Harvard Commencement Speakers Push Graduates To Speak Up

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Former Mayor of New York Michael Bloomberg receives applause from former President George H. W. Bush as receives an honorary degree during Harvard's commencement ceremonies. (Steven Senne/AP)
Former Mayor of New York Michael Bloomberg receives applause from former President George H. W. Bush as receives an honorary degree during Harvard's commencement ceremonies. (Steven Senne/AP)

Before we head into the weekend, we want to leave you with some of the advice delivered by the big-name speakers in town this week for Harvard's graduating classes.

Mindy Kaling, actress, comedian, producer, writer and Cambridge native, spoke at Harvard Law School's "Class Day" ceremony Wednesday:

"What advice could I give you guys?" asked Kaling. "Celebrities give too much advice, and people listen to it too much. In Hollywood, we all think that we are these wise advice givers. And most of us have no education whatsoever. Actresses can become nutritionists, experts in baby care and environmental policy. Actors can become governors, pundits, or even high-ranking officials in religions made up a mere 60 years ago. For two years I have played an obstetrician and gynecologist on TV, and damned if I don't think I can deliver a baby! So then I was thinking, well then, who should be giving advice? And the answer is: people like you. You're better educated and you're going to go out there in the world and people are going to listen to what you say, whether you're good or evil. And that probably scares you because some of you look really young and I'm afraid a couple of you are probably evil. That's just the odds."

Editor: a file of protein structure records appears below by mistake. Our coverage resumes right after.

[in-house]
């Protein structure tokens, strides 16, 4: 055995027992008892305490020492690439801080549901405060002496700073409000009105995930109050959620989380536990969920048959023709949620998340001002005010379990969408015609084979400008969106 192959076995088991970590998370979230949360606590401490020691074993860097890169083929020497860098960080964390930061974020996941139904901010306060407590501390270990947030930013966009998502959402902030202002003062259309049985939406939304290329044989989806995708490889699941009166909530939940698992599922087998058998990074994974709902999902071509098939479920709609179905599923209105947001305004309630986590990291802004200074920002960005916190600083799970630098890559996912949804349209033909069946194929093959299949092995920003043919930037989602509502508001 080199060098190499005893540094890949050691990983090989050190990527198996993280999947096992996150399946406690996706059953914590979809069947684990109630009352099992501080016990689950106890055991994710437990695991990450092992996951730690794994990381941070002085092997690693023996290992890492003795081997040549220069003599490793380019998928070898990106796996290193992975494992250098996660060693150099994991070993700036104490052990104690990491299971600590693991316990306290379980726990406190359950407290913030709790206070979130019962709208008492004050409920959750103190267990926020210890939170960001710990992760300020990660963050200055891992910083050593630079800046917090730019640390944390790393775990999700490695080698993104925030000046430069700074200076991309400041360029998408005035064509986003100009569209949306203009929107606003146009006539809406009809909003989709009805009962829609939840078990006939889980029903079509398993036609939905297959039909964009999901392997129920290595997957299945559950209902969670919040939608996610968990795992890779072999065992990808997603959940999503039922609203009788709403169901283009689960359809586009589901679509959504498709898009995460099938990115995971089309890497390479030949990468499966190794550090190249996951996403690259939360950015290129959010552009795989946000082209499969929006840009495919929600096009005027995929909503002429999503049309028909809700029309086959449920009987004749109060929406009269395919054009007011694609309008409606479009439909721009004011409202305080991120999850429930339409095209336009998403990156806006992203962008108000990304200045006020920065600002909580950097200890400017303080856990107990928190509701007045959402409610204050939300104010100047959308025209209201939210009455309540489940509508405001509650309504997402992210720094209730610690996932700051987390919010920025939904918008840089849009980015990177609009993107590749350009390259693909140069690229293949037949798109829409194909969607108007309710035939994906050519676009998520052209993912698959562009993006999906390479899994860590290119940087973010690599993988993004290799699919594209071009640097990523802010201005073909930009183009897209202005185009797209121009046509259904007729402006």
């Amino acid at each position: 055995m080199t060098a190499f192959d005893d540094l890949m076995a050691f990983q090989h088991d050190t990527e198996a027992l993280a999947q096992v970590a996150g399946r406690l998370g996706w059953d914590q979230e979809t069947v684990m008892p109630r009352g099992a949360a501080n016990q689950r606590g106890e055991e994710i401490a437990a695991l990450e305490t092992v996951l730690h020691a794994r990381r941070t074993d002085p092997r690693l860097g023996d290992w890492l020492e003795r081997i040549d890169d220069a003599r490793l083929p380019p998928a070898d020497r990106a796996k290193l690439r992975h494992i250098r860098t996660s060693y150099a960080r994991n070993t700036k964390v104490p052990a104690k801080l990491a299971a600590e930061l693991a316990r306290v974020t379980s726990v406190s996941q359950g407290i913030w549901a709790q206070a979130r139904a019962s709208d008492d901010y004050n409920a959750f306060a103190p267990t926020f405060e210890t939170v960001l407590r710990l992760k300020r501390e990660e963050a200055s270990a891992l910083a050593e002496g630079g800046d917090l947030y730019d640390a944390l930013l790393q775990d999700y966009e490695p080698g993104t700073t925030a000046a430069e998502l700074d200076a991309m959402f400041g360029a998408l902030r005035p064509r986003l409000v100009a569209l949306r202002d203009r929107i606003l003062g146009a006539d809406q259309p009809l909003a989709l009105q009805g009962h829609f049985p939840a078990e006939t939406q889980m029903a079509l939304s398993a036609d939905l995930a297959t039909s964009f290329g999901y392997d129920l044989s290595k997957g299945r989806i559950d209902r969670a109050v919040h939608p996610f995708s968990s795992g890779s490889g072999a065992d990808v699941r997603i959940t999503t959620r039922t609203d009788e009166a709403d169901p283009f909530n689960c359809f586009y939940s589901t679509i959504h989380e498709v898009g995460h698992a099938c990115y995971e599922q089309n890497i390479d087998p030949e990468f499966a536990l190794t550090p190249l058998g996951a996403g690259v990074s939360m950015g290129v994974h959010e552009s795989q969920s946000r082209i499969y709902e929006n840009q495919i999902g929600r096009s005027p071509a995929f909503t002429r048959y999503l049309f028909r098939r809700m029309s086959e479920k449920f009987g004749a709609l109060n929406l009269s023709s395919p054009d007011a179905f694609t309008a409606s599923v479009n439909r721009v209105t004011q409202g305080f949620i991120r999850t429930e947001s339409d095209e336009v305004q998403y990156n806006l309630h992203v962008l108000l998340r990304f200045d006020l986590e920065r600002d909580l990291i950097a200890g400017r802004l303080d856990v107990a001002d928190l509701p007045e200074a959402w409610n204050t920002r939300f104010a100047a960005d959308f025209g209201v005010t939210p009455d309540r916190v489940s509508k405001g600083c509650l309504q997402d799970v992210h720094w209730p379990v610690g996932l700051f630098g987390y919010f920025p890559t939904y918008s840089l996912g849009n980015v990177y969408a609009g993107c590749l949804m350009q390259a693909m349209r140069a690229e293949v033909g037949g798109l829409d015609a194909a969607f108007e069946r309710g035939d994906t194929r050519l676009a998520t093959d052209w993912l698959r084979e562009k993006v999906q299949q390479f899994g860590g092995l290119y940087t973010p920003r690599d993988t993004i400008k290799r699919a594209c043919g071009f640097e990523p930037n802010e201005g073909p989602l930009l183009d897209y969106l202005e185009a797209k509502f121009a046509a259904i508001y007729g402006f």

Former New York City Mayor Michael Bloomberg served as Harvard's commencement speaker Thursday:

"Diversity of gender, ethnicity and orientation is important, but a university cannot be great if its faculty if politically homogeneous. Great universities must not become predictably partisan, and a liberal arts education must not be an education in the art of liberalism. Requiring scholars — and commencement speakers, for that matter — to conform to certain political standards undermines the whole purpose of a university. I strongly believe that a university's obligation is not to teach students what to think, but to teach students how to think. And that requires listening to the other side, weighing arguments without prejudicing them and determining whether the other side may have actually made some fair points. If the faculty fails to do this, then it us the responsibility of the administration and the governing body to step in and make it a priority. If students graduate with ears and minds closed, the university has failed both the students and society. And if you want to know where that leads, look no further than Washington D.C."

Facebook COO Sheryl Sandberg, who came up with the term "lean in," spoke at Harvard's main "class day" ceremony Wednesday:

"I want to put some pressure on you to acknowledge the hard truths, not shy away from them. And when you see them, to address them. The first time I spoke out about what it was like to be a woman in the workforce was less than five years ago. That means that for 18 years, from where you sit to where I stand, my silence implied that everything was okay. You can do better than I did, and I mean that so sincerely. At the same time, I want to take some pressure off you. Sitting here today, you don't have to know what career you want or how to get the career you might want. Leaning in does not mean your path will be straight or smooth, and most people who make great contributions start way later than Mark Zuckerberg. Find a jungle gym you want to play on and start climbing. Not only will you figure out what you want to do eventually, but once you do, you will crush it."


This segment aired on May 30, 2014.

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Sacha Pfeiffer Host, All Things Considered
Sacha Pfeiffer was formerly the host of WBUR's All Things Considered.



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